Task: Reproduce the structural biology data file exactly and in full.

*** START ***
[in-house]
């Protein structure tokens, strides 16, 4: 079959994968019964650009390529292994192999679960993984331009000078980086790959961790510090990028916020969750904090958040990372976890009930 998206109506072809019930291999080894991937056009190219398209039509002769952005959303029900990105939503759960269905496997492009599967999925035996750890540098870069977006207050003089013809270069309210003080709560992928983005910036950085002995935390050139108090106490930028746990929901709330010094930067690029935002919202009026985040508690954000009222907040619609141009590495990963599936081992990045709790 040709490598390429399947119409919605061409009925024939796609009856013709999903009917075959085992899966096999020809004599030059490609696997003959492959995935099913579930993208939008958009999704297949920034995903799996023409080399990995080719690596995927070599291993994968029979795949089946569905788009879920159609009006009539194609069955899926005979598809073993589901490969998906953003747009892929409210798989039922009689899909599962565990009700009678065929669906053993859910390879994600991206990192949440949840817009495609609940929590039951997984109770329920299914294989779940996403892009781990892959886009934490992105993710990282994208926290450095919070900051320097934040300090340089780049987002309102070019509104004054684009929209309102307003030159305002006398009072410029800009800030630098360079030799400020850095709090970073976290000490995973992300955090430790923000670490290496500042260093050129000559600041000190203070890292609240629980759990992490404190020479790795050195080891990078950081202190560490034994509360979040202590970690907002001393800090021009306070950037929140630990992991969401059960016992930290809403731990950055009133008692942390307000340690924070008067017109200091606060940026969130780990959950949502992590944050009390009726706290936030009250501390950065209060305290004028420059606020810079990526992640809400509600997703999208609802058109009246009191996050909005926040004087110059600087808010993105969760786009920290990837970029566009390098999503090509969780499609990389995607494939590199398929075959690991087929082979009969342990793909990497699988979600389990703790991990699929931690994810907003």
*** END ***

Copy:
[in-house]
């Protein structure tokens, strides 16, 4: 079959994968019964650009390529292994192999679960993984331009000078980086790959961790510090990028916020969750904090958040990372976890009930 998206109506072809019930291999080894991937056009190219398209039509002769952005959303029900990105939503759960269905496997492009599967999925035996750890540098870069977006207050003089013809270069309210003080709560992928983005910036950085002995935390050139108090106490930028746990929901709330010094930067690029935002919202009026985040508690954000009222907040619609141009590495990963599936081992990045709790 040709490598390429399947119409919605061409009925024939796609009856013709999903009917075959085992899966096999020809004599030059490609696997003959492959995935099913579930993208939008958009999704297949920034995903799996023409080399990995080719690596995927070599291993994968029979795949089946569905788009879920159609009006009539194609069955899926005979598809073993589901490969998906953003747009892929409210798989039922009689899909599962565990009700009678065929669906053993859910390879994600991206990192949440949840817009495609609940929590039951997984109770329920299914294989779940996403892009781990892959886009934490992105993710990282994208926290450095919070900051320097934040300090340089780049987002309102070019509104004054684009929209309102307003030159305002006398009072410029800009800030630098360079030799400020850095709090970073976290000490995973992300955090430790923000670490290496500042260093050129000559600041000190203070890292609240629980759990992490404190020479790795050195080891990078950081202190560490034994509360979040202590970690907002001393800090021009306070950037929140630990992991969401059960016992930290809403731990950055009133008692942390307000340690924070008067017109200091606060940026969130780990959950949502992590944050009390009726706290936030009250501390950065209060305290004028420059606020810079990526992640809400509600997703999208609802058109009246009191996050909005926040004087110059600087808010993105969760786009920290990837970029566009390098999503090509969780499609990389995607494939590199398929075959690991087929082979009969342990793909990497699988979600389990703790991990699929931690994810907003």